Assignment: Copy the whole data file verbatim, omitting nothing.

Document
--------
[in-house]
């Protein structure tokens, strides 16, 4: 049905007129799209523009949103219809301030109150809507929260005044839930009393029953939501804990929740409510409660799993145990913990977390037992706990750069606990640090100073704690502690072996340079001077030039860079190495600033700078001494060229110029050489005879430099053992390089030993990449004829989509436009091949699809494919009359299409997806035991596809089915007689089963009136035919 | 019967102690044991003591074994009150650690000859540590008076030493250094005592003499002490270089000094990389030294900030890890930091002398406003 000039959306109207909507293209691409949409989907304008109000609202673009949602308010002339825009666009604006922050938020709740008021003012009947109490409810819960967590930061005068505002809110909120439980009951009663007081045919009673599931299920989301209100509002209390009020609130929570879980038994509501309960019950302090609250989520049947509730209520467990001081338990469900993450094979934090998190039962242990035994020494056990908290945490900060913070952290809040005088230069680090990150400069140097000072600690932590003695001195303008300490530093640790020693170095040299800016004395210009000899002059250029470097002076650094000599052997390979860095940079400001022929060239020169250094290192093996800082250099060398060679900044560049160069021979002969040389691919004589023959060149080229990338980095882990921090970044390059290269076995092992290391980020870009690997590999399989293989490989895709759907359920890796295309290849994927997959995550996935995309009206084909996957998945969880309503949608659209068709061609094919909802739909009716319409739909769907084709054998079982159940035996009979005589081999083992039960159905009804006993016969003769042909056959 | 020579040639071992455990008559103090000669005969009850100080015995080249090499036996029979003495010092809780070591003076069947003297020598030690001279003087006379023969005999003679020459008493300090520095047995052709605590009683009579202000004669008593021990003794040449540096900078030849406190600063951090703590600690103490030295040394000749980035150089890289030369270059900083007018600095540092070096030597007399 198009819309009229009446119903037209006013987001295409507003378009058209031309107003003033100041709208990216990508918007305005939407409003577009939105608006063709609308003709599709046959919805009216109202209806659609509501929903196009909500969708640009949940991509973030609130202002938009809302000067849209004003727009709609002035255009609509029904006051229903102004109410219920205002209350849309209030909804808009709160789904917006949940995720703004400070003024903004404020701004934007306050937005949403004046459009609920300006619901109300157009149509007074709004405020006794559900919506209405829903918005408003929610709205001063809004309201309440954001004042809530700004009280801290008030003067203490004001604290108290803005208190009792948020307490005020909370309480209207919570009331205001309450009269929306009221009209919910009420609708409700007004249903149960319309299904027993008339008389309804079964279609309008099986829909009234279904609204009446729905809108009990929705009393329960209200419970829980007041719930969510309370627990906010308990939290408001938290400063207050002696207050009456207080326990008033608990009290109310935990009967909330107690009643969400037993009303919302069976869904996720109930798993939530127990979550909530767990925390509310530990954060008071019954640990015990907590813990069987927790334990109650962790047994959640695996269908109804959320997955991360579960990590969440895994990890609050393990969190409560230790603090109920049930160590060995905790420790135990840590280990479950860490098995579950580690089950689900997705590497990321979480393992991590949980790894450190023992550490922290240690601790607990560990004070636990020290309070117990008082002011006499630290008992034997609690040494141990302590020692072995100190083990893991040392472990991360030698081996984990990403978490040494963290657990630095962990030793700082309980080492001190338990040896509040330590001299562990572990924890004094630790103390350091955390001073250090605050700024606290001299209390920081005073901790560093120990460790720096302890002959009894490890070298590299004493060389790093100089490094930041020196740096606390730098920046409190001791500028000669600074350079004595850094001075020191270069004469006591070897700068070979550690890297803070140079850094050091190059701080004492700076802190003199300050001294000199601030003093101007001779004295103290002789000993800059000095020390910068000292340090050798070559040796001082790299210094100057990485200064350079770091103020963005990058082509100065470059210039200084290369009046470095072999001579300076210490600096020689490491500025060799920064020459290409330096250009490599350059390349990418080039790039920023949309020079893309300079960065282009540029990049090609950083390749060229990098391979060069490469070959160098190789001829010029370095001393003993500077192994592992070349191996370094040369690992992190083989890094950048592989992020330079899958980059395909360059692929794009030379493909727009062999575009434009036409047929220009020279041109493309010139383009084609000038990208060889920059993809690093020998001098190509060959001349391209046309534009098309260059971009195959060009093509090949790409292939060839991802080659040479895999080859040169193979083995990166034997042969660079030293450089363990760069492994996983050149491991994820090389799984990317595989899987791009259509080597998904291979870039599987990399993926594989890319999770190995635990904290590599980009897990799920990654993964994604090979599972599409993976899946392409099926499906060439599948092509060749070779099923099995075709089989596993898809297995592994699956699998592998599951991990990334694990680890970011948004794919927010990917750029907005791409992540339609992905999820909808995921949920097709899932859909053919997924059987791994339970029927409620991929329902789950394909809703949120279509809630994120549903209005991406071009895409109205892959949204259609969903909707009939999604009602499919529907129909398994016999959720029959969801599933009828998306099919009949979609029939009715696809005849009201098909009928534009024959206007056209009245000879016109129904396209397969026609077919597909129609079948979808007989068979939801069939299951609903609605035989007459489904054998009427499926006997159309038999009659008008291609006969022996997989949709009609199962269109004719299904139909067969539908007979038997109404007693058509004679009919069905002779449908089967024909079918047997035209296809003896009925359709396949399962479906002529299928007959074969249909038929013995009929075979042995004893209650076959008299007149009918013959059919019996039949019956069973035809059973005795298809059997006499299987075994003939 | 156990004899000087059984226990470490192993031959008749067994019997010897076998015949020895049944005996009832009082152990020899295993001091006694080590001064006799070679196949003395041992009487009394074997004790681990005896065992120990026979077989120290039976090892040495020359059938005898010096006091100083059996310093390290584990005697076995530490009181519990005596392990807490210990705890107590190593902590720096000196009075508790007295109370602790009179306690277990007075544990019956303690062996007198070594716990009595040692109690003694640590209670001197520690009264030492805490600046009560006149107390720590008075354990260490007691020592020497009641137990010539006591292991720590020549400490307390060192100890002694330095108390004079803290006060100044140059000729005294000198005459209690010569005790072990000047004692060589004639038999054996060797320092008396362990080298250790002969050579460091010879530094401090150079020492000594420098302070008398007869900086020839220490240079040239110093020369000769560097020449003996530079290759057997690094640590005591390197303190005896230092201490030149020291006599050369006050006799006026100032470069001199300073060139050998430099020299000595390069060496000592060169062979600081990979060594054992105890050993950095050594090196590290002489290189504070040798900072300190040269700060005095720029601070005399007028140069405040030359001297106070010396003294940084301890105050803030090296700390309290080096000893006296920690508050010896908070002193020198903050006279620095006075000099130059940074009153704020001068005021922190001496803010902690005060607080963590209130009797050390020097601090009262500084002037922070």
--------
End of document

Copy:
[in-house]
């Protein structure tokens, strides 16, 4: 049905007129799209523009949103219809301030109150809507929260005044839930009393029953939501804990929740409510409660799993145990913990977390037992706990750069606990640090100073704690502690072996340079001077030039860079190495600033700078001494060229110029050489005879430099053992390089030993990449004829989509436009091949699809494919009359299409997806035991596809089915007689089963009136035919 | 019967102690044991003591074994009150650690000859540590008076030493250094005592003499002490270089000094990389030294900030890890930091002398406003 000039959306109207909507293209691409949409989907304008109000609202673009949602308010002339825009666009604006922050938020709740008021003012009947109490409810819960967590930061005068505002809110909120439980009951009663007081045919009673599931299920989301209100509002209390009020609130929570879980038994509501309960019950302090609250989520049947509730209520467990001081338990469900993450094979934090998190039962242990035994020494056990908290945490900060913070952290809040005088230069680090990150400069140097000072600690932590003695001195303008300490530093640790020693170095040299800016004395210009000899002059250029470097002076650094000599052997390979860095940079400001022929060239020169250094290192093996800082250099060398060679900044560049160069021979002969040389691919004589023959060149080229990338980095882990921090970044390059290269076995092992290391980020870009690997590999399989293989490989895709759907359920890796295309290849994927997959995550996935995309009206084909996957998945969880309503949608659209068709061609094919909802739909009716319409739909769907084709054998079982159940035996009979005589081999083992039960159905009804006993016969003769042909056959 | 020579040639071992455990008559103090000669005969009850100080015995080249090499036996029979003495010092809780070591003076069947003297020598030690001279003087006379023969005999003679020459008493300090520095047995052709605590009683009579202000004669008593021990003794040449540096900078030849406190600063951090703590600690103490030295040394000749980035150089890289030369270059900083007018600095540092070096030597007399 198009819309009229009446119903037209006013987001295409507003378009058209031309107003003033100041709208990216990508918007305005939407409003577009939105608006063709609308003709599709046959919805009216109202209806659609509501929903196009909500969708640009949940991509973030609130202002938009809302000067849209004003727009709609002035255009609509029904006051229903102004109410219920205002209350849309209030909804808009709160789904917006949940995720703004400070003024903004404020701004934007306050937005949403004046459009609920300006619901109300157009149509007074709004405020006794559900919506209405829903918005408003929610709205001063809004309201309440954001004042809530700004009280801290008030003067203490004001604290108290803005208190009792948020307490005020909370309480209207919570009331205001309450009269929306009221009209919910009420609708409700007004249903149960319309299904027993008339008389309804079964279609309008099986829909009234279904609204009446729905809108009990929705009393329960209200419970829980007041719930969510309370627990906010308990939290408001938290400063207050002696207050009456207080326990008033608990009290109310935990009967909330107690009643969400037993009303919302069976869904996720109930798993939530127990979550909530767990925390509310530990954060008071019954640990015990907590813990069987927790334990109650962790047994959640695996269908109804959320997955991360579960990590969440895994990890609050393990969190409560230790603090109920049930160590060995905790420790135990840590280990479950860490098995579950580690089950689900997705590497990321979480393992991590949980790894450190023992550490922290240690601790607990560990004070636990020290309070117990008082002011006499630290008992034997609690040494141990302590020692072995100190083990893991040392472990991360030698081996984990990403978490040494963290657990630095962990030793700082309980080492001190338990040896509040330590001299562990572990924890004094630790103390350091955390001073250090605050700024606290001299209390920081005073901790560093120990460790720096302890002959009894490890070298590299004493060389790093100089490094930041020196740096606390730098920046409190001791500028000669600074350079004595850094001075020191270069004469006591070897700068070979550690890297803070140079850094050091190059701080004492700076802190003199300050001294000199601030003093101007001779004295103290002789000993800059000095020390910068000292340090050798070559040796001082790299210094100057990485200064350079770091103020963005990058082509100065470059210039200084290369009046470095072999001579300076210490600096020689490491500025060799920064020459290409330096250009490599350059390349990418080039790039920023949309020079893309300079960065282009540029990049090609950083390749060229990098391979060069490469070959160098190789001829010029370095001393003993500077192994592992070349191996370094040369690992992190083989890094950048592989992020330079899958980059395909360059692929794009030379493909727009062999575009434009036409047929220009020279041109493309010139383009084609000038990208060889920059993809690093020998001098190509060959001349391209046309534009098309260059971009195959060009093509090949790409292939060839991802080659040479895999080859040169193979083995990166034997042969660079030293450089363990760069492994996983050149491991994820090389799984990317595989899987791009259509080597998904291979870039599987990399993926594989890319999770190995635990904290590599980009897990799920990654993964994604090979599972599409993976899946392409099926499906060439599948092509060749070779099923099995075709089989596993898809297995592994699956699998592998599951991990990334694990680890970011948004794919927010990917750029907005791409992540339609992905999820909808995921949920097709899932859909053919997924059987791994339970029927409620991929329902789950394909809703949120279509809630994120549903209005991406071009895409109205892959949204259609969903909707009939999604009602499919529907129909398994016999959720029959969801599933009828998306099919009949979609029939009715696809005849009201098909009928534009024959206007056209009245000879016109129904396209397969026609077919597909129609079948979808007989068979939801069939299951609903609605035989007459489904054998009427499926006997159309038999009659008008291609006969022996997989949709009609199962269109004719299904139909067969539908007979038997109404007693058509004679009919069905002779449908089967024909079918047997035209296809003896009925359709396949399962479906002529299928007959074969249909038929013995009929075979042995004893209650076959008299007149009918013959059919019996039949019956069973035809059973005795298809059997006499299987075994003939 | 156990004899000087059984226990470490192993031959008749067994019997010897076998015949020895049944005996009832009082152990020899295993001091006694080590001064006799070679196949003395041992009487009394074997004790681990005896065992120990026979077989120290039976090892040495020359059938005898010096006091100083059996310093390290584990005697076995530490009181519990005596392990807490210990705890107590190593902590720096000196009075508790007295109370602790009179306690277990007075544990019956303690062996007198070594716990009595040692109690003694640590209670001197520690009264030492805490600046009560006149107390720590008075354990260490007691020592020497009641137990010539006591292991720590020549400490307390060192100890002694330095108390004079803290006060100044140059000729005294000198005459209690010569005790072990000047004692060589004639038999054996060797320092008396362990080298250790002969050579460091010879530094401090150079020492000594420098302070008398007869900086020839220490240079040239110093020369000769560097020449003996530079290759057997690094640590005591390197303190005896230092201490030149020291006599050369006050006799006026100032470069001199300073060139050998430099020299000595390069060496000592060169062979600081990979060594054992105890050993950095050594090196590290002489290189504070040798900072300190040269700060005095720029601070005399007028140069405040030359001297106070010396003294940084301890105050803030090296700390309290080096000893006296920690508050010896908070002193020198903050006279620095006075000099130059940074009153704020001068005021922190001496803010902690005060607080963590209130009797050390020097601090009262500084002037922070």